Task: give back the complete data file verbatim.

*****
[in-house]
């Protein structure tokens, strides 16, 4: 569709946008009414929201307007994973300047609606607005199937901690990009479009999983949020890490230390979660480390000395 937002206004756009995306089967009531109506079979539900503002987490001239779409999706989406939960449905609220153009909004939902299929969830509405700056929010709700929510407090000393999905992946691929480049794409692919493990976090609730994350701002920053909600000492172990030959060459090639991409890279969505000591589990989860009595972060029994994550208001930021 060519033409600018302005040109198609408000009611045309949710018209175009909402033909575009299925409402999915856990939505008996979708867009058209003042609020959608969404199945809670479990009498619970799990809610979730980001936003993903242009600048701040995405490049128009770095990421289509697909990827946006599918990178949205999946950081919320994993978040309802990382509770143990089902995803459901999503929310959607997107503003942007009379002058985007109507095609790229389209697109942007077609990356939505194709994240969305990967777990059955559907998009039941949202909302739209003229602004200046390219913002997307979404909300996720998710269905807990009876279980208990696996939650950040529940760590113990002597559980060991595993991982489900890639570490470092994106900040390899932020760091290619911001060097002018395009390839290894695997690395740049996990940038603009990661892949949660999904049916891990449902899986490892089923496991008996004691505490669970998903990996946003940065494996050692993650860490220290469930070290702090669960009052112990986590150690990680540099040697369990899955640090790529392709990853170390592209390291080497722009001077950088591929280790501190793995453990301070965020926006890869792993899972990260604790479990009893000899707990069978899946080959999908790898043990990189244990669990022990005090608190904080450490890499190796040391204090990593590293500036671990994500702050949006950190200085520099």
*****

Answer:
[in-house]
């Protein structure tokens, strides 16, 4: 569709946008009414929201307007994973300047609606607005199937901690990009479009999983949020890490230390979660480390000395 937002206004756009995306089967009531109506079979539900503002987490001239779409999706989406939960449905609220153009909004939902299929969830509405700056929010709700929510407090000393999905992946691929480049794409692919493990976090609730994350701002920053909600000492172990030959060459090639991409890279969505000591589990989860009595972060029994994550208001930021 060519033409600018302005040109198609408000009611045309949710018209175009909402033909575009299925409402999915856990939505008996979708867009058209003042609020959608969404199945809670479990009498619970799990809610979730980001936003993903242009600048701040995405490049128009770095990421289509697909990827946006599918990178949205999946950081919320994993978040309802990382509770143990089902995803459901999503929310959607997107503003942007009379002058985007109507095609790229389209697109942007077609990356939505194709994240969305990967777990059955559907998009039941949202909302739209003229602004200046390219913002997307979404909300996720998710269905807990009876279980208990696996939650950040529940760590113990002597559980060991595993991982489900890639570490470092994106900040390899932020760091290619911001060097002018395009390839290894695997690395740049996990940038603009990661892949949660999904049916891990449902899986490892089923496991008996004691505490669970998903990996946003940065494996050692993650860490220290469930070290702090669960009052112990986590150690990680540099040697369990899955640090790529392709990853170390592209390291080497722009001077950088591929280790501190793995453990301070965020926006890869792993899972990260604790479990009893000899707990069978899946080959999908790898043990990189244990669990022990005090608190904080450490890499190796040391204090990593590293500036671990994500702050949006950190200085520099």